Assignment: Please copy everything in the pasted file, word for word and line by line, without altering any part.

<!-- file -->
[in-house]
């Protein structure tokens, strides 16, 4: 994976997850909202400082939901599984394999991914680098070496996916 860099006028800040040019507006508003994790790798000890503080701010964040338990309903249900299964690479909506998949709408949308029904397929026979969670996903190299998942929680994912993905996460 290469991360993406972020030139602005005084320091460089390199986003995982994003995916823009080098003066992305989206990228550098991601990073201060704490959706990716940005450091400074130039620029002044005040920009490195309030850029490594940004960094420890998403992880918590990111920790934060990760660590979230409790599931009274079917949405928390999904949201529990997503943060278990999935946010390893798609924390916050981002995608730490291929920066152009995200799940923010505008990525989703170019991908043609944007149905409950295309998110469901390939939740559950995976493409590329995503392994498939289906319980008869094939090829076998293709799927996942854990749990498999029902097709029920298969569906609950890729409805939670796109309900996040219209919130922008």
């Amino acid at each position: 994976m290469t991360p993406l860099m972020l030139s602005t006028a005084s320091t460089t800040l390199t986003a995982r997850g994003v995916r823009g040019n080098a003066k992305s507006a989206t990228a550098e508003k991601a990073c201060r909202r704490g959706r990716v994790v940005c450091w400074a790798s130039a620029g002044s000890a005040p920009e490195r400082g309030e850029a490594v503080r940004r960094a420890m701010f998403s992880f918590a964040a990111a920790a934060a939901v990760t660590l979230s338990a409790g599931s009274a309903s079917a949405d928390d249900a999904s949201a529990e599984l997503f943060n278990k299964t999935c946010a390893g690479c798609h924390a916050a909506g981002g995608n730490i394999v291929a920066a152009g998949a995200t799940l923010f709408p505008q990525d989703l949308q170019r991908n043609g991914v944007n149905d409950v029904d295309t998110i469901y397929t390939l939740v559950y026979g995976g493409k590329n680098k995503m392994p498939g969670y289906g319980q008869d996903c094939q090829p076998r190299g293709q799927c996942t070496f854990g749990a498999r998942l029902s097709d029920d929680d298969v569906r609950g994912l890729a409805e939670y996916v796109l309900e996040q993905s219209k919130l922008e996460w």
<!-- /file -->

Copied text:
[in-house]
């Protein structure tokens, strides 16, 4: 994976997850909202400082939901599984394999991914680098070496996916 860099006028800040040019507006508003994790790798000890503080701010964040338990309903249900299964690479909506998949709408949308029904397929026979969670996903190299998942929680994912993905996460 290469991360993406972020030139602005005084320091460089390199986003995982994003995916823009080098003066992305989206990228550098991601990073201060704490959706990716940005450091400074130039620029002044005040920009490195309030850029490594940004960094420890998403992880918590990111920790934060990760660590979230409790599931009274079917949405928390999904949201529990997503943060278990999935946010390893798609924390916050981002995608730490291929920066152009995200799940923010505008990525989703170019991908043609944007149905409950295309998110469901390939939740559950995976493409590329995503392994498939289906319980008869094939090829076998293709799927996942854990749990498999029902097709029920298969569906609950890729409805939670796109309900996040219209919130922008």
């Amino acid at each position: 994976m290469t991360p993406l860099m972020l030139s602005t006028a005084s320091t460089t800040l390199t986003a995982r997850g994003v995916r823009g040019n080098a003066k992305s507006a989206t990228a550098e508003k991601a990073c201060r909202r704490g959706r990716v994790v940005c450091w400074a790798s130039a620029g002044s000890a005040p920009e490195r400082g309030e850029a490594v503080r940004r960094a420890m701010f998403s992880f918590a964040a990111a920790a934060a939901v990760t660590l979230s338990a409790g599931s009274a309903s079917a949405d928390d249900a999904s949201a529990e599984l997503f943060n278990k299964t999935c946010a390893g690479c798609h924390a916050a909506g981002g995608n730490i394999v291929a920066a152009g998949a995200t799940l923010f709408p505008q990525d989703l949308q170019r991908n043609g991914v944007n149905d409950v029904d295309t998110i469901y397929t390939l939740v559950y026979g995976g493409k590329n680098k995503m392994p498939g969670y289906g319980q008869d996903c094939q090829p076998r190299g293709q799927c996942t070496f854990g749990a498999r998942l029902s097709d029920d929680d298969v569906r609950g994912l890729a409805e939670y996916v796109l309900e996040q993905s219209k919130l922008e996460w």